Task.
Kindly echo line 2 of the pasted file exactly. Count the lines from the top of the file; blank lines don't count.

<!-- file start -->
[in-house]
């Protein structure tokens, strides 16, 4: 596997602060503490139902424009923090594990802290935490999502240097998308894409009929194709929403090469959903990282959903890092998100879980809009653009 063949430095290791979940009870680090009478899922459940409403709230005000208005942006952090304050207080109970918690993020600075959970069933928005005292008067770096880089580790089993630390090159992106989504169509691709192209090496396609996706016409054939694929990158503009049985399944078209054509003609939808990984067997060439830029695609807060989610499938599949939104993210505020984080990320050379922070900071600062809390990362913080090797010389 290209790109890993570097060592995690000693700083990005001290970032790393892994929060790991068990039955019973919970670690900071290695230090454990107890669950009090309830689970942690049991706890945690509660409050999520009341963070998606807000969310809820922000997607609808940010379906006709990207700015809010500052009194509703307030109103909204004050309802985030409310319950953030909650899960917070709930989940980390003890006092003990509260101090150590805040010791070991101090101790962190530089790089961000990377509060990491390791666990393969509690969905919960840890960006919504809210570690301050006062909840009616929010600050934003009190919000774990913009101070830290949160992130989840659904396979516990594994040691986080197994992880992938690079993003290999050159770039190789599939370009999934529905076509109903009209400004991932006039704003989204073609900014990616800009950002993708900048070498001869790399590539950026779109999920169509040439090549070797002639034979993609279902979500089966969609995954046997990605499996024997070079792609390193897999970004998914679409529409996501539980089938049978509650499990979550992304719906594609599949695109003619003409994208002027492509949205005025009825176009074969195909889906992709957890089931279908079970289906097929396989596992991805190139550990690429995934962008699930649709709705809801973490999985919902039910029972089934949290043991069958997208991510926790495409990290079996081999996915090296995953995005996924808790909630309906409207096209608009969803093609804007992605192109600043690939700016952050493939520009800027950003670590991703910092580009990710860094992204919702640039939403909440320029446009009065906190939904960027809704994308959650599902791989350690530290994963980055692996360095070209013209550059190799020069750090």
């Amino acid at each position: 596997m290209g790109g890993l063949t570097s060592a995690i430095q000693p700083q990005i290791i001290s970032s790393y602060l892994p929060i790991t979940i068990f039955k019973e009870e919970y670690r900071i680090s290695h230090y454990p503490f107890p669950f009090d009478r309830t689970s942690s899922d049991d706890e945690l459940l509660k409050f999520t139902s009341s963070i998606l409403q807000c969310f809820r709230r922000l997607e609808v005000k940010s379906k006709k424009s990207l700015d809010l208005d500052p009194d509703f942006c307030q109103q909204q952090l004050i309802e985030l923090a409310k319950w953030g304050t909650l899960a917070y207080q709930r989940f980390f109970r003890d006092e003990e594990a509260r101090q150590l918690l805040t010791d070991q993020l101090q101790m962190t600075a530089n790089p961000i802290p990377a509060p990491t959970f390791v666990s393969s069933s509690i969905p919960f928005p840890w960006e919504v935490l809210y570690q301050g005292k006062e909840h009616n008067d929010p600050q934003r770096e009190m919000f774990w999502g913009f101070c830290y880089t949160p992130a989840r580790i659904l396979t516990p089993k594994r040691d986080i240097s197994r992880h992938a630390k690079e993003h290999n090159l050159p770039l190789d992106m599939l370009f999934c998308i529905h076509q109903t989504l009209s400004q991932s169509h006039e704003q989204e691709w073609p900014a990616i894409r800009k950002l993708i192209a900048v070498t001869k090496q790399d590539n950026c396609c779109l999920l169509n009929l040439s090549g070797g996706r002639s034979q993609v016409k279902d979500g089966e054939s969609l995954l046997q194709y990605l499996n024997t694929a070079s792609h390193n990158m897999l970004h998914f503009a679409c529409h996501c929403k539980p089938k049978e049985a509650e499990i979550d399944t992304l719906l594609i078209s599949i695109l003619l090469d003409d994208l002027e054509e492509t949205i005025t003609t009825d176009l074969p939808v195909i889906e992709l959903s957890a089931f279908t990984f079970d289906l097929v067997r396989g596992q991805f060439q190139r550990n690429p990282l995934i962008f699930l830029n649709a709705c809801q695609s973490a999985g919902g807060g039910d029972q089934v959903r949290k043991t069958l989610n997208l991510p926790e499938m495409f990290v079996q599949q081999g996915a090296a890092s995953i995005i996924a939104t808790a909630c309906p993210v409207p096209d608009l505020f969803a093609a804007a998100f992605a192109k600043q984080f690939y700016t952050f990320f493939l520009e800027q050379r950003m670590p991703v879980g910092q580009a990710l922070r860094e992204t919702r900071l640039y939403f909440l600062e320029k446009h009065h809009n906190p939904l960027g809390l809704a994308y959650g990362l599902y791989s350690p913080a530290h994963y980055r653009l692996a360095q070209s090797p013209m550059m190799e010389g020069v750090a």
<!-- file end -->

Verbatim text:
């Protein structure tokens, strides 16, 4: 596997602060503490139902424009923090594990802290935490999502240097998308894409009929194709929403090469959903990282959903890092998100879980809009653009 063949430095290791979940009870680090009478899922459940409403709230005000208005942006952090304050207080109970918690993020600075959970069933928005005292008067770096880089580790089993630390090159992106989504169509691709192209090496396609996706016409054939694929990158503009049985399944078209054509003609939808990984067997060439830029695609807060989610499938599949939104993210505020984080990320050379922070900071600062809390990362913080090797010389 290209790109890993570097060592995690000693700083990005001290970032790393892994929060790991068990039955019973919970670690900071290695230090454990107890669950009090309830689970942690049991706890945690509660409050999520009341963070998606807000969310809820922000997607609808940010379906006709990207700015809010500052009194509703307030109103909204004050309802985030409310319950953030909650899960917070709930989940980390003890006092003990509260101090150590805040010791070991101090101790962190530089790089961000990377509060990491390791666990393969509690969905919960840890960006919504809210570690301050006062909840009616929010600050934003009190919000774990913009101070830290949160992130989840659904396979516990594994040691986080197994992880992938690079993003290999050159770039190789599939370009999934529905076509109903009209400004991932006039704003989204073609900014990616800009950002993708900048070498001869790399590539950026779109999920169509040439090549070797002639034979993609279902979500089966969609995954046997990605499996024997070079792609390193897999970004998914679409529409996501539980089938049978509650499990979550992304719906594609599949695109003619003409994208002027492509949205005025009825176009074969195909889906992709957890089931279908079970289906097929396989596992991805190139550990690429995934962008699930649709709705809801973490999985919902039910029972089934949290043991069958997208991510926790495409990290079996081999996915090296995953995005996924808790909630309906409207096209608009969803093609804007992605192109600043690939700016952050493939520009800027950003670590991703910092580009990710860094992204919702640039939403909440320029446009009065906190939904960027809704994308959650599902791989350690530290994963980055692996360095070209013209550059190799020069750090």